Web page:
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June 22, 2007


I note that Nature have announced Precedings:

Nature Precedings is a place for researchers to share pre-publication research, unpublished manuscripts, presentations, posters, white papers, technical papers, supplementary findings, and other scientific documents. Submissions are screened by our professional curation team for relevance and quality, but are not subjected to peer review. We welcome high-quality contributions from biology, medicine (except clinical trials), chemistry and the earth sciences.

Interesting.  As one might expect, blog reaction is mixed... for example, the positive reception by David Weinberger draws some negative comment from those on the institutional repository side of the fence, who argue that repositories (despite the fact that they are largely empty!) already do all of this.

The announcement of Precedings echoes almost exactly the point I was trying to make in my talk at the JISC Repositories Conference and in subsequent posts - we need to stop thinking institutionally and instead develop or use naturally compelling services, such as Precedings, that position researchers directly in a globally social context.

Of course, it remains to be seen whether Nature have got Precedings right, but I think it is an interesting development that deserves close attention as it grows.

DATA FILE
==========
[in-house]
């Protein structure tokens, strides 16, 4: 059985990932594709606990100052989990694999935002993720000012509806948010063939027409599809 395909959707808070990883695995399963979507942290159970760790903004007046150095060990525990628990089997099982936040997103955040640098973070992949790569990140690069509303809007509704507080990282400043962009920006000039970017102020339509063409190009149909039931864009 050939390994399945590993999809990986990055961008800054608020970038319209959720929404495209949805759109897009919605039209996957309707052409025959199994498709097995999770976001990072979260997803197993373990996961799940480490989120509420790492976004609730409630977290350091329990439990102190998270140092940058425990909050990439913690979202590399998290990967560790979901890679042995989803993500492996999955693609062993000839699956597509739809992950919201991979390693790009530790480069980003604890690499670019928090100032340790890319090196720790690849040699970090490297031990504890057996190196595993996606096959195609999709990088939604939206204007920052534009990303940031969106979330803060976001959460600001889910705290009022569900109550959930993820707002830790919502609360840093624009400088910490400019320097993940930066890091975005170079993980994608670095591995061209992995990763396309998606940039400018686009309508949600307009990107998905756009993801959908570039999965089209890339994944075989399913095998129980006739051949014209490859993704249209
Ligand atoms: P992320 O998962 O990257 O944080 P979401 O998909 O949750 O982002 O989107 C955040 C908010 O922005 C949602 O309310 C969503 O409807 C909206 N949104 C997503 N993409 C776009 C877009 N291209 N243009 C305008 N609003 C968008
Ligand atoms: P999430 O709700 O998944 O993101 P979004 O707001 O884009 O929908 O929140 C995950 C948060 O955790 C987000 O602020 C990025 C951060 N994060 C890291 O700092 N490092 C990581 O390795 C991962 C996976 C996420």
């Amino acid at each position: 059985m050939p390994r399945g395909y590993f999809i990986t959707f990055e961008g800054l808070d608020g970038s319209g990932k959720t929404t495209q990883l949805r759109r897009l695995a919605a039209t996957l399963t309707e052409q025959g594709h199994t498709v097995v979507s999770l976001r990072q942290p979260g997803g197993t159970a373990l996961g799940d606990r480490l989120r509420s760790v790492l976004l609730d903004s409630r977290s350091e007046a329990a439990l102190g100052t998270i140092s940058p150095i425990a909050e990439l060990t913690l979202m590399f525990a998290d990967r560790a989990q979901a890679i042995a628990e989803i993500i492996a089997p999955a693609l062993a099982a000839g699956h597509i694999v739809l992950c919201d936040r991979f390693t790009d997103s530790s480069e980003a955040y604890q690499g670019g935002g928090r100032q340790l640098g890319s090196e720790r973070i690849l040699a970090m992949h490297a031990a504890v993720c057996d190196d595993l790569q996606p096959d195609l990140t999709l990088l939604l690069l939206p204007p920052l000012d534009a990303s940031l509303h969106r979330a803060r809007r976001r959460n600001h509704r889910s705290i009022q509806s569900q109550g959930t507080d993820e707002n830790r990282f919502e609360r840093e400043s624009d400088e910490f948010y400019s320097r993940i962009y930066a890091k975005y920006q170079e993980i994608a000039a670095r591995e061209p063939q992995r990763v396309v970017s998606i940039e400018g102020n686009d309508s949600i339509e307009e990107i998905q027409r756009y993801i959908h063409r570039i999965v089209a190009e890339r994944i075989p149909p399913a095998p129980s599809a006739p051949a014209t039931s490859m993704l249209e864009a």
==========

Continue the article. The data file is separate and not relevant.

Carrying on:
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Another interesting post Andy. Not sure I entirely agree with you that repositories are "largely empty" or that the focus has to go beyond the University. This is a really interesting service, though, and I've been trying to argue for an increased focus on grey literature type stuff for while. Published peer-reviewed articles is generally pretty easy to discover already, whereas there is real value in a lot of this 'grey' material which is often lost or difficult to find. Where material gets deposited is perhaps less of an issue than the fact that it needs to be IMHO. I think the Depot (depot.edina.ac.uk) has missed a trick here: "The Depot is designed for authors' peer reviewed material. Typically this will be an electronic duplicate of a peer-reviewed journal article".

"Largely empty" eh? Seems only 90% of students will agree with you. (or maybe thats 100% of students, 90% of the time)

"Only 10 percent of college students indicated that their library’s collection fulfilled their information needs after accessing the libraryWeb site from a search engine."

It's hard trying to think in terms of Global groups (grids) rather than National institutions (networks) ain't it? (if one is on the inside)

Do you get the impression we should be trying to classify the grids (the groups' comms networks) and bring in the relevant repositories rather than trying to link the institutionalized repositories and spreading the communications about how it might be done around a thousand blogs, forums, etc?

P.s. I'm sure these guys would appreciate the attention of a good undertaker/librarian. http://www.accessgrid.org/node/738

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